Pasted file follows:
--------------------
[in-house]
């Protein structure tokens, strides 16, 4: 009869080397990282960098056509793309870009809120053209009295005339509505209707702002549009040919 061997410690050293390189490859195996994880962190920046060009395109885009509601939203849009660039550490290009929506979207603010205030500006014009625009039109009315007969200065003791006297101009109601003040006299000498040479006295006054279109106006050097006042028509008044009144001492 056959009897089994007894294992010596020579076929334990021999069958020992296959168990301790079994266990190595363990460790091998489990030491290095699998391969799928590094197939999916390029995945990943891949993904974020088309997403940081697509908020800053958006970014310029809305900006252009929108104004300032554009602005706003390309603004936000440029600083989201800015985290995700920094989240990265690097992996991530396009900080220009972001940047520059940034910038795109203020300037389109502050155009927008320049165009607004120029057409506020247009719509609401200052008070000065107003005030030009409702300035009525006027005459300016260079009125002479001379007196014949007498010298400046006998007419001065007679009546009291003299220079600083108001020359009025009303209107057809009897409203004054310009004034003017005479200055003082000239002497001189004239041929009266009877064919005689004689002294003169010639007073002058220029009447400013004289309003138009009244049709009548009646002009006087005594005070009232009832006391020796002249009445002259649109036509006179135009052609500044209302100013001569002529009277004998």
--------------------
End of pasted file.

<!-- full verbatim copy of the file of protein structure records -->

[in-house]
């Protein structure tokens, strides 16, 4: 009869080397990282960098056509793309870009809120053209009295005339509505209707702002549009040919 061997410690050293390189490859195996994880962190920046060009395109885009509601939203849009660039550490290009929506979207603010205030500006014009625009039109009315007969200065003791006297101009109601003040006299000498040479006295006054279109106006050097006042028509008044009144001492 056959009897089994007894294992010596020579076929334990021999069958020992296959168990301790079994266990190595363990460790091998489990030491290095699998391969799928590094197939999916390029995945990943891949993904974020088309997403940081697509908020800053958006970014310029809305900006252009929108104004300032554009602005706003390309603004936000440029600083989201800015985290995700920094989240990265690097992996991530396009900080220009972001940047520059940034910038795109203020300037389109502050155009927008320049165009607004120029057409506020247009719509609401200052008070000065107003005030030009409702300035009525006027005459300016260079009125002479001379007196014949007498010298400046006998007419001065007679009546009291003299220079600083108001020359009025009303209107057809009897409203004054310009004034003017005479200055003082000239002497001189004239041929009266009877064919005689004689002294003169010639007073002058220029009447400013004289309003138009009244049709009548009646002009006087005594005070009232009832006391020796002249009445002259649109036509006179135009052609500044209302100013001569002529009277004998």